Shocking trade ensures Tom Brady will finish career with Patriots

Why trade Garoppolo now instead of end of season? (2:09)

Adam Schefter explains that conversations between the Patriots and the 49ers started less than 24 hours ago, and he breaks down why the timing of the trade benefits New England more than waiting for Jimmy Garoppolo to become a free agent. (2:09)

FOXBOROUGH, Mass. -- The New England Patriots are all-in with 40-year-old Tom Brady as their quarterback of the future.

That's the overwhelming takeaway from Monday night's stunner of a trade that sent backup Jimmy Garoppolo to the San Francisco 49ers in exchange for a 2018 second-round pick, according to ESPN's Adam Schefter.

Those who wanted Brady to retire as a Patriot, never playing in another uniform, have had their wish granted in shocking fashion.

In the process, owner Robert Kraft and coach Bill Belichick are taking a major risk in both the short and long term.

In the short term, the Patriots have just one quarterback on their roster: Brady. They'll need to fill the No. 2 spot, and it very well could be with veteran Brian Hoyer, who spent his first three seasons in the NFL with the Patriots (2009-2011) and will be released by the 49ers, according to Schefter. Brady and Hoyer have remained close friends.

But part of the reason the Patriots were so adamant about holding on to Garoppolo was that he was viewed as insurance in the event that Brady, who is signed through 2019, breaks down as he enters his 40s. Belichick has often said if a team doesn't have its quarterback position accounted for at all levels of the depth chart, it puts the entire team at risk.

By making this move, the 2017 Patriots assume much greater risk than they would if Garoppolo, who was scheduled for unrestricted free agency after the season, were on the roster.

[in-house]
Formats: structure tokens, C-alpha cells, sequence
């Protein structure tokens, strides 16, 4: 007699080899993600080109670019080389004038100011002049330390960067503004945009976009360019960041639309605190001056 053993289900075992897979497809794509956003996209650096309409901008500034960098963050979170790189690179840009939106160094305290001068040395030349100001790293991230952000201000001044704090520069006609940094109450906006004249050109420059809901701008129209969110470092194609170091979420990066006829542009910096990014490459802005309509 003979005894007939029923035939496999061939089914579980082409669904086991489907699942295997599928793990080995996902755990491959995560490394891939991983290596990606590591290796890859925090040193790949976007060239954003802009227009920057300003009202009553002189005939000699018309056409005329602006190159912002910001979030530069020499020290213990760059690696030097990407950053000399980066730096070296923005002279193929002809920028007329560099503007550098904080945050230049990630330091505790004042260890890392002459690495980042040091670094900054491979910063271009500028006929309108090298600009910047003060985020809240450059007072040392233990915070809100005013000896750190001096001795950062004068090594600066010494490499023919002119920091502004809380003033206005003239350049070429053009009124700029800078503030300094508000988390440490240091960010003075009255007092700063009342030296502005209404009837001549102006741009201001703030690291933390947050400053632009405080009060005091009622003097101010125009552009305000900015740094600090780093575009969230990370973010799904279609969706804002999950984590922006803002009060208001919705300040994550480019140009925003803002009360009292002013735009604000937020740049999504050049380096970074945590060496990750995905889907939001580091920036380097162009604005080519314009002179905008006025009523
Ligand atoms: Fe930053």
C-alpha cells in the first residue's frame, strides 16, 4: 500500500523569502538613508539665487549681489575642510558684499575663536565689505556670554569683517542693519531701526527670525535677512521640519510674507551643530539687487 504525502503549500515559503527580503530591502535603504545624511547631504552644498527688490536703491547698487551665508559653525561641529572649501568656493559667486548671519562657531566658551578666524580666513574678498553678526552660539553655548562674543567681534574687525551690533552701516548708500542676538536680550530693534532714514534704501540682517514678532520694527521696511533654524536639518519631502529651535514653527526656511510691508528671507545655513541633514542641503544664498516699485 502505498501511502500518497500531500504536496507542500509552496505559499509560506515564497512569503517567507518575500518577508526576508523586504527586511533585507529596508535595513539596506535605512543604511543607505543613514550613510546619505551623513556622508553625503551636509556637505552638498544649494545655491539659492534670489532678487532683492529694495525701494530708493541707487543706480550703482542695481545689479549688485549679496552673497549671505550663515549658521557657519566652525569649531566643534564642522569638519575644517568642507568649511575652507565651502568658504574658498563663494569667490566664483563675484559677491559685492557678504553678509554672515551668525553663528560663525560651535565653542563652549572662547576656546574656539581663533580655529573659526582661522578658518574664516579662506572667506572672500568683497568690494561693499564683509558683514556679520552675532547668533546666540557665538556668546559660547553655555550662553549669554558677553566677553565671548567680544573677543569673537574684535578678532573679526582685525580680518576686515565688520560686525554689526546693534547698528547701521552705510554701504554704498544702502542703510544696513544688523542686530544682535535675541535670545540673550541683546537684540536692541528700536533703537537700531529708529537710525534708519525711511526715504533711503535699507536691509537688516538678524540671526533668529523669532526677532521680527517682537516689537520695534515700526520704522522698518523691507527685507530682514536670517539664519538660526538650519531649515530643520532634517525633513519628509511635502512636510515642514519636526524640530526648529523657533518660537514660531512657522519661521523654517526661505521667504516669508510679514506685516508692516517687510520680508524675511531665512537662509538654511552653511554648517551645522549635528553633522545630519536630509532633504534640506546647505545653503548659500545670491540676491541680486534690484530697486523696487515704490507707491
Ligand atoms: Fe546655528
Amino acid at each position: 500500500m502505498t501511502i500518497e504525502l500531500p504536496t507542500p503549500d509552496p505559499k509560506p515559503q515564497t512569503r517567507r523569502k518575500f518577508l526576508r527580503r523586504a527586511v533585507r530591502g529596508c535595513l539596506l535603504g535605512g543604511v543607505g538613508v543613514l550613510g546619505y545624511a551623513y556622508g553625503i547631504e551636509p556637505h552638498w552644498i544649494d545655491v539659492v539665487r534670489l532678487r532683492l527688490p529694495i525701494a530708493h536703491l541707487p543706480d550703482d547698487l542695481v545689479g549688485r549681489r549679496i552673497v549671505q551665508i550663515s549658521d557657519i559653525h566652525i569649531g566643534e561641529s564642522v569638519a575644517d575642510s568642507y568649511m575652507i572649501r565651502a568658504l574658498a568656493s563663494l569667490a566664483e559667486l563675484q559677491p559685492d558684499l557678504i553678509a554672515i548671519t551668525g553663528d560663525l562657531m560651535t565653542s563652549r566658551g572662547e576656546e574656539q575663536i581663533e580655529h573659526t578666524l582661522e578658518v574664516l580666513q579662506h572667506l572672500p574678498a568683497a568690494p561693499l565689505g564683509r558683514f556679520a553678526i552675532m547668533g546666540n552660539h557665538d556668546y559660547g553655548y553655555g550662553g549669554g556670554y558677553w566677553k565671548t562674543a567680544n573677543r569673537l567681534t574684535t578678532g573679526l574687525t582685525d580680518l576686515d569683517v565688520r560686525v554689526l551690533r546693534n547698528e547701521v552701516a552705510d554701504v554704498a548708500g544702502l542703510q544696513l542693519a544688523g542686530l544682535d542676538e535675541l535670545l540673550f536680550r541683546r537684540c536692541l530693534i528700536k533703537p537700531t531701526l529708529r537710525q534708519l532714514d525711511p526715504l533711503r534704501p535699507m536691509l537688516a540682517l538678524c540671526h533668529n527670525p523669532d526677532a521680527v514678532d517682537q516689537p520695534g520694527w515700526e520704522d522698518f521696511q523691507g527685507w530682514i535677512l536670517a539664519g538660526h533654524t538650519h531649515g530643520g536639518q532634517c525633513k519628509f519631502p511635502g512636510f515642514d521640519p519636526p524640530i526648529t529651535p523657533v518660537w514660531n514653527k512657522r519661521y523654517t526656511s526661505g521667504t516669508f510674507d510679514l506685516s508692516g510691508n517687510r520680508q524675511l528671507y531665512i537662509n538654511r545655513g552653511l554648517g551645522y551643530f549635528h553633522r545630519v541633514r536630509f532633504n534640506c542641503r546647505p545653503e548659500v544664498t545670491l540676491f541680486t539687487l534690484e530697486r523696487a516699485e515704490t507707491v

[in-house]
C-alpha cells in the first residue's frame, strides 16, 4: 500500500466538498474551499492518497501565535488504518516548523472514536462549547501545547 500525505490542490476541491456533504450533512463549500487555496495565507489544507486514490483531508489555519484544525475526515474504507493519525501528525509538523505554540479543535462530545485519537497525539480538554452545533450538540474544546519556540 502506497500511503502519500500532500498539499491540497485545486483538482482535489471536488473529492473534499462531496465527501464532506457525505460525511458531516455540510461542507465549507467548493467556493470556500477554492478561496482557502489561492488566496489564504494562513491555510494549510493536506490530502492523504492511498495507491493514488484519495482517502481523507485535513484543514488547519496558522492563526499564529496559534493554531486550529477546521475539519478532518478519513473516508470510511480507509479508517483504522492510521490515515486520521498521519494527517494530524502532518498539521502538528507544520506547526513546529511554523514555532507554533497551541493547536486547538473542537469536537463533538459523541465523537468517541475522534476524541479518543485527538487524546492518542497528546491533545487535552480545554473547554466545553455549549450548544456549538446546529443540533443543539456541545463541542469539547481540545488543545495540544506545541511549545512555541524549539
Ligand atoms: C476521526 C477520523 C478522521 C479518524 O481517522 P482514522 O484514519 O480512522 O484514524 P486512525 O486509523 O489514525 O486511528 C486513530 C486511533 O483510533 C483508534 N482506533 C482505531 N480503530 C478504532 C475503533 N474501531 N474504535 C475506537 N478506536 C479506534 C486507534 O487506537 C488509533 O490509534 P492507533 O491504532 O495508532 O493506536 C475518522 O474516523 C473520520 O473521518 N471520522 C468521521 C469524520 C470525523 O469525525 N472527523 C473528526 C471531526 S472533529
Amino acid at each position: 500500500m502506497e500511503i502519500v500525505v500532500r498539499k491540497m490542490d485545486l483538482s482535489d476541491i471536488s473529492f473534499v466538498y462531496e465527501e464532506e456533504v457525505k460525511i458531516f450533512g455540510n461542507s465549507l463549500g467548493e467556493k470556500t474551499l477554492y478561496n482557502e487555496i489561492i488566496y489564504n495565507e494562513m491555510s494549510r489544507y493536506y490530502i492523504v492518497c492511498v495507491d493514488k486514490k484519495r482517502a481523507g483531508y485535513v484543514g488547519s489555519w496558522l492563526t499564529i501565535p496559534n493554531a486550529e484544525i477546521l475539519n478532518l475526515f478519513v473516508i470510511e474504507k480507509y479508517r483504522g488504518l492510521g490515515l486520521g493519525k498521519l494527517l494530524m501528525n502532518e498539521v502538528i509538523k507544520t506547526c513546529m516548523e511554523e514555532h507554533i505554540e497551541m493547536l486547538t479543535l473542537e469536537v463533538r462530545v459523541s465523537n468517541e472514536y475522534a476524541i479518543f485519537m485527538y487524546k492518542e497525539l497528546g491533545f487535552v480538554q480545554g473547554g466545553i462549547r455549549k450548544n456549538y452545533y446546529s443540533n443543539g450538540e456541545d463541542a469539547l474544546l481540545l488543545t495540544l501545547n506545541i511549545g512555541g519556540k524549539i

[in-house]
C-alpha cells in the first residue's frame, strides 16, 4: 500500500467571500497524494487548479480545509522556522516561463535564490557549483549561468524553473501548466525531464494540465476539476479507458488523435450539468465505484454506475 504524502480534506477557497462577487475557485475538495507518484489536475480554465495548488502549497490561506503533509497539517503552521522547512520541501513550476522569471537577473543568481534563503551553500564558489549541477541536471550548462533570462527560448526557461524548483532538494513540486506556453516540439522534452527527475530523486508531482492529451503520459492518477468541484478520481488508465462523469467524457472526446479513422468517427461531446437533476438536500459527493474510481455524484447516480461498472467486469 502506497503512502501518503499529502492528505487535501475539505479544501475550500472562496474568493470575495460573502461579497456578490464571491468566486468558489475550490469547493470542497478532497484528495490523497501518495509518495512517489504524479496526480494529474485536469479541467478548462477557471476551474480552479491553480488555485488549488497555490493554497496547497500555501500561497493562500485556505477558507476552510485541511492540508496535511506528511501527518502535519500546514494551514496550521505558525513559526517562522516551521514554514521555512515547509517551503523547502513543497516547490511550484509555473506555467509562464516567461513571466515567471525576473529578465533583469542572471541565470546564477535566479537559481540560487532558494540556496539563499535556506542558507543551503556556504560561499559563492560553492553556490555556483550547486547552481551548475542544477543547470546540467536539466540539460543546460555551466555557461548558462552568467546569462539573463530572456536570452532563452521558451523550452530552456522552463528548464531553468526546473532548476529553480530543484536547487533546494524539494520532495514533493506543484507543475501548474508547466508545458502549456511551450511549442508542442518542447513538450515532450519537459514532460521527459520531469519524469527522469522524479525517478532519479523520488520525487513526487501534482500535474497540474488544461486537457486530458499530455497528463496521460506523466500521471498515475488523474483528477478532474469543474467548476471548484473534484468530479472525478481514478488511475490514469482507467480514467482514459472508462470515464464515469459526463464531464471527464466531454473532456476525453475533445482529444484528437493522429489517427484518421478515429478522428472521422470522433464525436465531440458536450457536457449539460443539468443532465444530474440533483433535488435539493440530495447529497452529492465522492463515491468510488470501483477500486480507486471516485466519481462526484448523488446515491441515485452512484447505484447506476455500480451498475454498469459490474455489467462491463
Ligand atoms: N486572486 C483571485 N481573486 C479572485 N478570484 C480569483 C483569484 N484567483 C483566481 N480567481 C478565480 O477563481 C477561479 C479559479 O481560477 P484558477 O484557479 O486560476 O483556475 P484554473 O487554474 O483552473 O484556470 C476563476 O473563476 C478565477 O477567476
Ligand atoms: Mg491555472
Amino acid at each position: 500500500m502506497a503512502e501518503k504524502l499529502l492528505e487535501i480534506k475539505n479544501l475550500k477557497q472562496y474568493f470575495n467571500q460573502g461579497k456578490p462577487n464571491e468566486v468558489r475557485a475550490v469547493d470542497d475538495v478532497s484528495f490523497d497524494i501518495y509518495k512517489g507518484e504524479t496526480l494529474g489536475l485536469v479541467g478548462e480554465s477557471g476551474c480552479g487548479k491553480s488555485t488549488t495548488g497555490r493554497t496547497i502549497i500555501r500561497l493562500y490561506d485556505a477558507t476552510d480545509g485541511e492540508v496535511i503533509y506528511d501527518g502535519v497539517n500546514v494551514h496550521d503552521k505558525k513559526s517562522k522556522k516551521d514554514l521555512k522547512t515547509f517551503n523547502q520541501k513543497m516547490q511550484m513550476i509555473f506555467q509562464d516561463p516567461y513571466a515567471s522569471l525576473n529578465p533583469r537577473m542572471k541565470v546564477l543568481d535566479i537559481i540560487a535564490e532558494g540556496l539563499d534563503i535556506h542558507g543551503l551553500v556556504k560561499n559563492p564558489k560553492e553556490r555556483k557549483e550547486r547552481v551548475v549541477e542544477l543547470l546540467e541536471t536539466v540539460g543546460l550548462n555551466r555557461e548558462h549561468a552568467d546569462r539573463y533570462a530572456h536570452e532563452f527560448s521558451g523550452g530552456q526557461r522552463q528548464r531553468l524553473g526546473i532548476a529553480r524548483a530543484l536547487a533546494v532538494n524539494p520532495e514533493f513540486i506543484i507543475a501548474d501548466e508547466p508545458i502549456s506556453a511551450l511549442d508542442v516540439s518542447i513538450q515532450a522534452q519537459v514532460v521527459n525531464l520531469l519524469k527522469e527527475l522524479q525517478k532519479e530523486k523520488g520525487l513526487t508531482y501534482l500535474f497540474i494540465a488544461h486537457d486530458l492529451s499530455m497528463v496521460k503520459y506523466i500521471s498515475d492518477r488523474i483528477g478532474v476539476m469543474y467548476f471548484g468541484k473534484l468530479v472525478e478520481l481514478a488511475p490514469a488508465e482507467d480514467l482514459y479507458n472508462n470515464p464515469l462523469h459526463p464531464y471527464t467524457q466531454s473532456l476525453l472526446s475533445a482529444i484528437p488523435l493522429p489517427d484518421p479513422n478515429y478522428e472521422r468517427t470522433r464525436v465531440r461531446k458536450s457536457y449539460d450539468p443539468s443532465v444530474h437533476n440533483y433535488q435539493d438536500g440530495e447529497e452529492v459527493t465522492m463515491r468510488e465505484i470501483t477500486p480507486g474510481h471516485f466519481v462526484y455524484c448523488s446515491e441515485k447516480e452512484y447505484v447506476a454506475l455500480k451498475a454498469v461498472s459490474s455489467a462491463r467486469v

Yet Belichick obviously felt that the value of a second-round pick, which should be high in the round (low-to-mid 30s), was worth taking that risk.

The risk is even greater when considering that the Patriots had a third layer of insurance in Jacoby Brissett, who was traded in early September to the Colts in exchange for receiver Phillip Dorsett.

In essence, Belichick has stripped down the once-promising quarterback depth chart in exchange for a No. 4 receiver and a 2018 second-round pick. Only a football czar with Belichick's job security and track record could pull off those moves and not be facing a firestorm of questions.

There are likely things that unfolded behind the scenes that would help add context to the Patriots' thinking.


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For example, if there was an earnest effort to sign Garoppolo to an extension and it was clear to the club that it wasn't going to happen, that could have led Belichick & Co. to make the deal now for what they felt was the best value they would ever receive.

Or perhaps if Kraft had let it be known to Belichick that he wanted Brady to finish his career in New England, no matter what, that would make some sense, too.

But one question lingers: Even if those or other factors were in play, why wouldn't the Patriots play out the 2017 season with Garoppolo, assign the franchise tag to him in the offseason and then attempt to trade him like they did Matt Cassel in 2009?

That would have been the safe play, even if it meant sacrificing some leverage and briefly handcuffing the salary cap.

But Belichick has never been shy about taking risks, and this is among his biggest.